Some Thoughts Before Surgery.

Surgery is scary.  Lots of things can go wrong.  No one can guarantee a good surgical outcome.  Even the best surgeon operating in the best hospital may end up with a bad outcome.  If your surgery is of the emergency variety, you have few options and often have to take what is given to you.  On the other hand, if your surgery is not emergent, there are things you can do to increase the chances that you will have a good outcome.

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Choosing your surgeon.  The identity of the person who will be in charge of your operation is usually the most important factor in determining whether you will get the best possible result or not.  Not all surgeons are created equal.  Some are just smarter or more technically proficient.  Some are better trained or more experienced.  While a recommendation from your regular doctor is a good place to start, never just accept that recommendation without doing some checking.

Recommendations.  Speaking of recommendations, you need to be aware of their limitations.  Generally speaking, a recommendation from a doctor should carry more weight than one from a neighbor or relative.  A neighbor or a relative may have had a good result with a particular surgeon but you want a surgeon who gets good results all the time.  The neighbor or friend is a sample size of one and that is a very small sample size, too small to know if the surgeon is any good or not.  Even a blind pig finds an acorn once in a while.

Even a recommendation by a physician has its limitations.  The recommending physician may never have seen the surgeon in action.  He or she may know the surgeon from the country club or the doctor’s lounge at the hospital.  Over the years, I have been amazed at the number of referrals made by doctors to surgeons I know to be regular malpractice defendants.  In short, doctors can have many reasons for making a recommendation and may not know very much about how good the surgeon actually is.

Medical Board Information.  Like most states, Arizona’s Medical Board has a web site.  This is a good place to start with whatever names you have been given  On medical board web sites you can find information about where a surgeon went to school, whether he or she had a residency and, if so, in what area of medical specialty.  You can also learn whether the surgeon is board certified or not.  Board certification means that the surgeon has demonstrated proficiency in the area of certification.  Lastly, you can learn if the surgeon has been disciplined or not.  All of this is critical information.  Don’t skip it.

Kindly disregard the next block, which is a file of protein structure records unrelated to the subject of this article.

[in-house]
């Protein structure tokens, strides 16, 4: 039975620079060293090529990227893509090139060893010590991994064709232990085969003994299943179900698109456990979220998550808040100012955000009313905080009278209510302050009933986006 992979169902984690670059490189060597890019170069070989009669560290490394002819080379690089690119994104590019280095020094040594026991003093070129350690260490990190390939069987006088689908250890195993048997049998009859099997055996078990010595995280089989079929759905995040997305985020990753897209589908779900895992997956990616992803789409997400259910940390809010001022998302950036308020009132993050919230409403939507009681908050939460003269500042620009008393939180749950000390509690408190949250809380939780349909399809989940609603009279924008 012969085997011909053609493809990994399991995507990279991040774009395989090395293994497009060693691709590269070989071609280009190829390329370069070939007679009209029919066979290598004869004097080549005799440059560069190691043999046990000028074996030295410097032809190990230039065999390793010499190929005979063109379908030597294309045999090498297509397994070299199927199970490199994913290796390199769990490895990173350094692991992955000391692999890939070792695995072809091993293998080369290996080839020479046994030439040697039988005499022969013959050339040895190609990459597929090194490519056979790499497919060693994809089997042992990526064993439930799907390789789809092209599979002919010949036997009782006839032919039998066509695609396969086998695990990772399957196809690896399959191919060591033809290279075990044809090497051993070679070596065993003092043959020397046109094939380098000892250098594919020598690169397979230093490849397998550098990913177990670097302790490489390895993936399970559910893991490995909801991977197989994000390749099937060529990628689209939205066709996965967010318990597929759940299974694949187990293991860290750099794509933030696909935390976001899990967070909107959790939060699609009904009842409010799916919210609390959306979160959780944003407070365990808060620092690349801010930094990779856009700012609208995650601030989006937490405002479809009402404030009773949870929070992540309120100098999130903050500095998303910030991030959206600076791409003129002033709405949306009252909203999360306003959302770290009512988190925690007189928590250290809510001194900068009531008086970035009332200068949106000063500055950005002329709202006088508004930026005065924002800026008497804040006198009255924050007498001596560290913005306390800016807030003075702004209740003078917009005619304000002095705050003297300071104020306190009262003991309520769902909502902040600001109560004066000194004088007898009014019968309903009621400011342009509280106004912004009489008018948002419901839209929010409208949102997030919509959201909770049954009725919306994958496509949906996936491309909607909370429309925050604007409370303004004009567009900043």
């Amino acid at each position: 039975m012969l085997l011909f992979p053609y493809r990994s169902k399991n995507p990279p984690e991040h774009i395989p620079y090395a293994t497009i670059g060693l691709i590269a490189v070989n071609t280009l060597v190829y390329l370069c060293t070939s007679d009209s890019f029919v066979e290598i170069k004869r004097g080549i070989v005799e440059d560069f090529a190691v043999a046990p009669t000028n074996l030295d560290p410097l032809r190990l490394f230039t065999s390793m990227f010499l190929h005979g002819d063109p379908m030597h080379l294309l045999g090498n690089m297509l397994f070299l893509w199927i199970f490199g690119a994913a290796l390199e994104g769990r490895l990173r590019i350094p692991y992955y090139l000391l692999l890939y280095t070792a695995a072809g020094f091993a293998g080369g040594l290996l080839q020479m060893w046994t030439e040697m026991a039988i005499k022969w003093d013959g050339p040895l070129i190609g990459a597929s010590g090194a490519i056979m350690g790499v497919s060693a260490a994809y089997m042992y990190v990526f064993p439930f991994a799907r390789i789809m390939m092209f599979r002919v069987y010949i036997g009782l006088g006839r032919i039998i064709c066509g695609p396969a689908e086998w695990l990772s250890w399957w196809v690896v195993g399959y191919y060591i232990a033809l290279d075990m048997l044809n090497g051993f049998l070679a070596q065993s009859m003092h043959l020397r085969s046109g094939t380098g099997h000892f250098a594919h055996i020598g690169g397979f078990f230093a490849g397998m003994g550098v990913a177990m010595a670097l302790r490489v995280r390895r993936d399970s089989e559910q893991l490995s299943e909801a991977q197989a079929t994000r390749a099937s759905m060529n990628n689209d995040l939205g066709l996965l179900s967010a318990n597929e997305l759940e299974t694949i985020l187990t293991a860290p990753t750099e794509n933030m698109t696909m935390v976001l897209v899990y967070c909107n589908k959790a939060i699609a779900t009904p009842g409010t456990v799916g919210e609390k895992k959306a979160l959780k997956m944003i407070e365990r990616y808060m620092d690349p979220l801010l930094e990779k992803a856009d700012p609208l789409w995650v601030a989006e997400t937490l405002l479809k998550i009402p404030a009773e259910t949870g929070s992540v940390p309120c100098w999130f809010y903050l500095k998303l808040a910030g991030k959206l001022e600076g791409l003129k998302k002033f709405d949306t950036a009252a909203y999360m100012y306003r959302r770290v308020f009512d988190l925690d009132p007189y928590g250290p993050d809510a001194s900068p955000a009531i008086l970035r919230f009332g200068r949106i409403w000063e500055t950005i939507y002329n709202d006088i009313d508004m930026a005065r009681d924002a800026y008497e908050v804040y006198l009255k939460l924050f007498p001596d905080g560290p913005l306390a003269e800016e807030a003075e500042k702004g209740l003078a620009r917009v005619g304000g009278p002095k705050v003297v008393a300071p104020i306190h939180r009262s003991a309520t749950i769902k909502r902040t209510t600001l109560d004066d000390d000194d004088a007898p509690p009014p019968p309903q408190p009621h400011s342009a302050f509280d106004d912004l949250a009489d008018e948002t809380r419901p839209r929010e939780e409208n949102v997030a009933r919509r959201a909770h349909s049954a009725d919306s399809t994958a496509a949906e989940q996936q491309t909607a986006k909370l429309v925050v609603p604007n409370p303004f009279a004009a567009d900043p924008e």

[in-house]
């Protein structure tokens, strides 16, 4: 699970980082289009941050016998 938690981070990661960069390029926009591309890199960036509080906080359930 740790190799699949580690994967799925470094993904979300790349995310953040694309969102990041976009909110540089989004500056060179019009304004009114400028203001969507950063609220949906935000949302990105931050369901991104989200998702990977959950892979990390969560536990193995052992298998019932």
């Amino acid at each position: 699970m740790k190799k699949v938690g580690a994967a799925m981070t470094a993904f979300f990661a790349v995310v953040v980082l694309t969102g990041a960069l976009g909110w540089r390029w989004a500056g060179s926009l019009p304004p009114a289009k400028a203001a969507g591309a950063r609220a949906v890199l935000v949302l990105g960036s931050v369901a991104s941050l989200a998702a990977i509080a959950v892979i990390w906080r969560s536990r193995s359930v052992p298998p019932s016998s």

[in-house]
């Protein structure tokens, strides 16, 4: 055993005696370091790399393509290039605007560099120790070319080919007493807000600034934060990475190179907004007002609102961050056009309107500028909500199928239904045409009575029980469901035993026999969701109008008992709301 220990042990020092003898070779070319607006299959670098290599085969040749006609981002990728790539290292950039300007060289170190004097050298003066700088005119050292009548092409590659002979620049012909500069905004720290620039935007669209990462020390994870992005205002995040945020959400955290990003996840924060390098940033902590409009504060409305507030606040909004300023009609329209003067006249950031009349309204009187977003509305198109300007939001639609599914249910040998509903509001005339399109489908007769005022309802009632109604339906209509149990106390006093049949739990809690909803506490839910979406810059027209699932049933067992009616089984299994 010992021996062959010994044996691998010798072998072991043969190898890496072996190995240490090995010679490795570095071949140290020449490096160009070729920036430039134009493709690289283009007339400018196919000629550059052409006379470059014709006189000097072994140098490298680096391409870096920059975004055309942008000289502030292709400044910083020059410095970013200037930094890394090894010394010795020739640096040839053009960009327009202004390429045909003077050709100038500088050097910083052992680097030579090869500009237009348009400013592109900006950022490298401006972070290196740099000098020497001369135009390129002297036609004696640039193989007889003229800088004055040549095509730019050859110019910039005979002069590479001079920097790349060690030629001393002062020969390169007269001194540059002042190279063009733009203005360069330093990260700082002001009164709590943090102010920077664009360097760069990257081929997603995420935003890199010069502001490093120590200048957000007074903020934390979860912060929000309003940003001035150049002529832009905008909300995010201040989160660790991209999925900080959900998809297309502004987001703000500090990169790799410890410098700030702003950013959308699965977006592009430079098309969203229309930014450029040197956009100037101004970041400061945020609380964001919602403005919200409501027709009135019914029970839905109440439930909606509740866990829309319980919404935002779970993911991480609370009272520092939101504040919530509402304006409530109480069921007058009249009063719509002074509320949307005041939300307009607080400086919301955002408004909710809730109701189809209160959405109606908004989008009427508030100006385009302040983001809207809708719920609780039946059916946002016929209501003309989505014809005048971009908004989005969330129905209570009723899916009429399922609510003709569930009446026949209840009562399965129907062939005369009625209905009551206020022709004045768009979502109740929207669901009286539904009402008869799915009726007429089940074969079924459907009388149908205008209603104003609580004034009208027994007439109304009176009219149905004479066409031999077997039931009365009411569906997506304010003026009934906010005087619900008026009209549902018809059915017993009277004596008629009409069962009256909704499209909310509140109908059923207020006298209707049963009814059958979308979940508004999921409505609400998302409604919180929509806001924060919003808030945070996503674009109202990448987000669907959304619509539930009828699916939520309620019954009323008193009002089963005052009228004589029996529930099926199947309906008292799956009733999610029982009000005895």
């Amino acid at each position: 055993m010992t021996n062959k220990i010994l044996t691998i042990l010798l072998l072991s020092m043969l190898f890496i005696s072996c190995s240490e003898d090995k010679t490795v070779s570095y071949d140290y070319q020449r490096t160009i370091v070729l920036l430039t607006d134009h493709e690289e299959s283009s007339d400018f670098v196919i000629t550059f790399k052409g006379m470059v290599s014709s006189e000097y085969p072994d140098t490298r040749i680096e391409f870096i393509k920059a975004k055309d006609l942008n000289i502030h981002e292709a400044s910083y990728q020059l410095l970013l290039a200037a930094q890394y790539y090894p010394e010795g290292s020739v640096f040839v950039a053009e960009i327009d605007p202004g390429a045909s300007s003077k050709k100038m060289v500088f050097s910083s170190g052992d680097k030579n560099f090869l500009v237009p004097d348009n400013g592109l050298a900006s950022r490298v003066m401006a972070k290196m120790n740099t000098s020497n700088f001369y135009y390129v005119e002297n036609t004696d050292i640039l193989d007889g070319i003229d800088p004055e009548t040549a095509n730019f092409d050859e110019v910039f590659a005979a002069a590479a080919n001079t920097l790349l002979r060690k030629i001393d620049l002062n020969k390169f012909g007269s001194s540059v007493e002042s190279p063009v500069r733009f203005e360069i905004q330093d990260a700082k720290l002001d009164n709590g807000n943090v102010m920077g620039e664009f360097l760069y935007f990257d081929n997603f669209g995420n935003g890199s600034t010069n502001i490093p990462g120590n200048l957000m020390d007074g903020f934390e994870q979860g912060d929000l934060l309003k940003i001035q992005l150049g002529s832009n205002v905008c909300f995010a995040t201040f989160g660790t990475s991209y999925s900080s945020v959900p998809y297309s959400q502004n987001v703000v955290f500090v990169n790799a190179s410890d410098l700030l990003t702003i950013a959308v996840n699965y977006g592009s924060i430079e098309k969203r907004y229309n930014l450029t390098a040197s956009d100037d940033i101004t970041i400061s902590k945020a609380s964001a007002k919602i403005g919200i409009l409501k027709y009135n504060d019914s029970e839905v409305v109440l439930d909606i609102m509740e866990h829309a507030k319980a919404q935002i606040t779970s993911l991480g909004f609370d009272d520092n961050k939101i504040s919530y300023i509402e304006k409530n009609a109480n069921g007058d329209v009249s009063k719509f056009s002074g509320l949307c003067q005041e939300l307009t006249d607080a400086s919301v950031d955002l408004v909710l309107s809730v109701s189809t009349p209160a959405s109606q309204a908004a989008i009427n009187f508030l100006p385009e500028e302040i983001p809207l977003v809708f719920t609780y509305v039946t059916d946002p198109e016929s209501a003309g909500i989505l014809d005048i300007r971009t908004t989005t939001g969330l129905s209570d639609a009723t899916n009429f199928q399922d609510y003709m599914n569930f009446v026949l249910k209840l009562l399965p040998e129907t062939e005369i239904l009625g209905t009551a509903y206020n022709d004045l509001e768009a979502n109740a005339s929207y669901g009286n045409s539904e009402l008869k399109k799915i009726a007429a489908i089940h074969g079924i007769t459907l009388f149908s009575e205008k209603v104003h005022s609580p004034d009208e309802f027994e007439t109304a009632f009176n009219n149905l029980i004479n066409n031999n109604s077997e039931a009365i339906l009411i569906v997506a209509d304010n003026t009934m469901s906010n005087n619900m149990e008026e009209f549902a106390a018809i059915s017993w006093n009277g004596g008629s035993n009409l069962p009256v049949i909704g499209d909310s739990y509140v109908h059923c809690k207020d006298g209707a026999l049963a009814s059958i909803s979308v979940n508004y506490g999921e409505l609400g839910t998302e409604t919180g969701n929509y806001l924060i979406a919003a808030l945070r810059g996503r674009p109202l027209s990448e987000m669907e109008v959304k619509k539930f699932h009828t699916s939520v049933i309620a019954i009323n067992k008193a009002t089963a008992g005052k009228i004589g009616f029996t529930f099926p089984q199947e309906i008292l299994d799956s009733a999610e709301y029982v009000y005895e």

Choosing a Hospital.  After you have narrowed your list and checked the credentials of the surgeon you are considering, you need to find out where he or she operates.  Just as not all surgeons are equal, not all hospitals are equal.  Some hospitals have a high rate of complications or infections.  Some have very few readmissions, which is a good thing.  The federal government has collected a lot of information about hospitals as part of its Medicare reporting requirements.  Here is a link to a guide on selecting the right hospital.  Here is a link to comparing hospitals.  If the surgeon you are considering operates only at a hospital that has a lot of problems, you may want to reconsider your choice of surgeons.

Questions for the Surgeon.  Assuming everything checks out so far, you are now ready to meet with the surgeon and to ask some questions.  Any good surgeon should be willing to answer these questions.  If your surgeon is reluctant, find another surgeon.  There are lots of them out there in every large city.

The most important question is how often the surgeon performs your operation.  Study after study has shown that the more often a surgeon performs a procedure, the lower the complication rate.  In an ideal world, you want a surgeon who only does your procedure and is in surgery many times a week.  The next question for your surgeon candidate is his or her complication rate.  Good surgeons have a low complication rate.  They also have a low readmission rate to the hospital.

When it comes to scheduling, you would like your surgery to be Tuesday or Wednesday.  Surgeries performed on these days have the lowest complication rates.  A surgery on these days also reduces the chances you will be in the hospital over the weekend.  You do not want to be in the hospital over the weekend.  The chances for malpractice are higher over the weekend, especially a holiday weekend.

If you follow these suggestions, you will have done the most that you can do and the rest is out of your hands.  Good luck.

Posted in Arizona Medical Board, Doctors, Hospitals, Infection, medical errors, Medical Malpractice, medical mistakes, Medicare, Surgical Errors |